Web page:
Right, but it’s very expensive. Those standards are there because there’s already strong government regulation in this and a few other industries. In consumer goods, you don’t have that level of safety and security, and that’s going to have to change. The market right now doesn’t reward secure software at all here. As long as you, as a company, won’t gain additional market share because of being more secure, you’re not going to spend much time on the issue

So what do we need to do to make the Internet+ era safer?

There’s no industry that’s improved safety or security without governments forcing it to do so. Again and again, companies skimp on security until they are forced to take it seriously. We need government to step up here with a combination of things targeted at firms developing internet-connected devices. They include flexible standards, rigid rules, and tough liability laws whose penalties are big enough to seriously hurt a company’s earnings.

But won’t things like strict liability laws have a chilling effect on innovation?

Yes, they will chill innovation—but that’s what’s needed right now! The point is that innovation in the Internet+ world can kill you. We chill innovation in things like drug development, aircraft design, and nuclear power plants because the cost of getting it wrong is too great. We’re past the point where we need to discuss regulation versus no-regulation for connected things; we have to discuss smart regulation versus stupid regulation.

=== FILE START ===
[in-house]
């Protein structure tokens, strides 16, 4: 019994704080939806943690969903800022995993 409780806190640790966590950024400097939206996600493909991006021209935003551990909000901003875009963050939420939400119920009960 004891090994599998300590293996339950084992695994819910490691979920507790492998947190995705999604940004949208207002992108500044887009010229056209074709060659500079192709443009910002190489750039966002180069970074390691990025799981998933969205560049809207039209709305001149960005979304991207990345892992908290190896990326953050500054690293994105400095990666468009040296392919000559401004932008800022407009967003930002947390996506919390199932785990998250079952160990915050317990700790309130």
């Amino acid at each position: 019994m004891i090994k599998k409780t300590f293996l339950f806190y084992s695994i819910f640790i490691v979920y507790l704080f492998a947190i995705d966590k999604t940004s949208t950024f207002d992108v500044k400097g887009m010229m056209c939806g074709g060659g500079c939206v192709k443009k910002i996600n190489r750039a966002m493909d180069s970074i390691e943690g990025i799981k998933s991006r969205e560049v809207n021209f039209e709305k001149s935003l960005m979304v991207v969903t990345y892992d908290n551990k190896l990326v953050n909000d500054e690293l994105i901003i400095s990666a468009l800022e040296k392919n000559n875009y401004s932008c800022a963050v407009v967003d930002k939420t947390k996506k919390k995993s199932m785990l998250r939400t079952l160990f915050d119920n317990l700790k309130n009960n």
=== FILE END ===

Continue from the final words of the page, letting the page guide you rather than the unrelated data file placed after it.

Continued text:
There’s a fundamental tension here, though, isn’t there? Governments also like to exploit vulnerabilities for spying, law enforcement, and other activities.

Governments are certainly poachers as well as gamekeepers. I think we’ll resolve this long-standing tension between offense and defense eventually, but it’s going to be a long, hard slog to get there.

Your book largely focuses on the US. Do you think it will take the lead here?

I focus on the US because it’s where the major tech companies are located and it’s the regime I know best, but I do talk about Europe a fair bit as well. The European Union is the regulatory superpower on this planet right now. I think it’s going to advance further and faster than the US. In the US, I look more to the states, and specifically Massachusetts, New York, and California.

I also think there will be international treaties and norms that put some of our connected infrastructures off-limits to nation-state cyber attacks, at least in peacetime. We urgently need action at all levels now, from local to international. My biggest fear is that there will be a cyber disaster and that governments will rush headlong to implement measures, without a lot of thought, that won’t solve the problem.